Tell me if you heard this one before:

“Fashion is temporary. Style is permanent.”

How about this one?

“Fashion can be bought. Style one must possess.”

(What? You mean you didn’t buy that stylish suit you’re wearing?)

Every time I come across these on blogs or on Instagram, I want to chuck my iPhone out the window. (Partially because it drives me crazy, partially because I need a reason to get that new matte black iPhone)

Does “fashion” matter?

Not as much as the industry wants you to believe.

Is “fashion” irrelevant?

Not as much as the other guys who spit out these clichés want you to believe either.

I spent 10 years working and designing luxury menswear, what most people would call the “fashion world”. Since shifting to becoming a private personal stylist outside the industry, I’ve seen both sides of the coin.

Today, I want to expose the dumbest piece of style advice I’ve seen, and show you what you should do instead.

The #1 style advice I hate? “Ignore fashion, wear what you like” 

Imagine you walk into a guitar school and the instructor says “Just play what you like.”

How useful is that piece of advice to you as a beginner?

Yet, this is basically the same type of advice a ton of “style” blogs gives to guys who are interested in improving their style. And it’s drives me crazy.

I came to the realization that most of these style blogs are scared or intimidated by the word “fashion”. Instead of digging deeper and learning more about it, they choose to regurgitate these anti-fashion clichés. They talk about dressing “classic” because it’s much easier.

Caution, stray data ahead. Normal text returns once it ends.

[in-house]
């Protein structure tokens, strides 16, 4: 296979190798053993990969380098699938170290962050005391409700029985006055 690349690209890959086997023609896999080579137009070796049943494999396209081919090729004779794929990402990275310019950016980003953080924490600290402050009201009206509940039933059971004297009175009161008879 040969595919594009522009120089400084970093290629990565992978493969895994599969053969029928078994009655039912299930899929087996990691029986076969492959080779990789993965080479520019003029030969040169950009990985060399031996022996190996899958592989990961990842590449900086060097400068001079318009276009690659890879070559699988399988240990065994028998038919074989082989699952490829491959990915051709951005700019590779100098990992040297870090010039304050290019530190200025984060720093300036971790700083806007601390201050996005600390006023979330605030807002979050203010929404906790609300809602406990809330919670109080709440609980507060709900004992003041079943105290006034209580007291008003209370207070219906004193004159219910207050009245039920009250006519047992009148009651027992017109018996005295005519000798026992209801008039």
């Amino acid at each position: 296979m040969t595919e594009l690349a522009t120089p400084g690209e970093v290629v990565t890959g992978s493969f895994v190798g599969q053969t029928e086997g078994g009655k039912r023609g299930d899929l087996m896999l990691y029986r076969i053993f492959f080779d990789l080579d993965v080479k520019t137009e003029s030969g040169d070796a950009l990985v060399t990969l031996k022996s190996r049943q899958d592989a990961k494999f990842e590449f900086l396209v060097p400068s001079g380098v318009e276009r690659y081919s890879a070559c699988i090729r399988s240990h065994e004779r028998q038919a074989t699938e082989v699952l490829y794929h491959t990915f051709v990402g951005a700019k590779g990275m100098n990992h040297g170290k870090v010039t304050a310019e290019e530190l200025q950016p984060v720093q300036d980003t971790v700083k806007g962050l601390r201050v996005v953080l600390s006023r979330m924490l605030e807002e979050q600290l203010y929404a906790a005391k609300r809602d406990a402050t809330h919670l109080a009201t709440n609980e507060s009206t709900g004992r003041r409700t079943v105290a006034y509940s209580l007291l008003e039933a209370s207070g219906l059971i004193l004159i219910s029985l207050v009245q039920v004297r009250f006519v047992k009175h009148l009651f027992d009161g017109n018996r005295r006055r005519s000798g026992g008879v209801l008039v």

Here’s where these guys get it wrong: Great style is born from innovation. And the “fashion world” is where innovations are happens.

When great style is adopted by the masses, classics are born.

A great recent example:

Flip back 15 years ago – if you wore sneakers with a suit, you were either a rapper or someone with terrible style.

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COMMON PROJECT DESIGNERS FLAVIO GIROLAMI AND PETER POOPAT (PHOTO VIA THE NY TIMES)

That was until 12 years ago when Common Projects created the Achilles and birthed a new classic – the luxury minimal white sneaker. Now every brand and their mom have one copycat version of a clean, leather sneaker. 

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BRADLEY COOPER ROCKING A SUIT WITH COMMON PROJECT SNEAKERS (VIA GQ)

It took a luxury fashion brand to not only create this new classic, but make it acceptable and STYLISH to wear sneakers with a suit. It’s one of the reasons I’ve added minimal white leather sneakers to my “Essentials Must Haves” for my clients.

By the way, If you don’t already have a pair of minimal white sneakers in your wardrobe, here are three of my favorite picks right now…

So what should you focus on? Classics? Or fashion trends?

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Both!

Here’s the truth: You don’t need to obsess over fashion or know anything about trend cycles to enjoy it. You just need to do it intelligently.

Over the past year since starting The Essential Man, I’ve helped dozens of guys privately revamp their style.

The #1 most common problem with their wardrobes? Imbalance. 

They have way too many fashion/trendy items that it’s difficult to mix and put together great outfits. It’s like trying to make a sauce with really overpowering flavors like truffle, curry, lavender and cinnamon. They just don’t play well together and clash.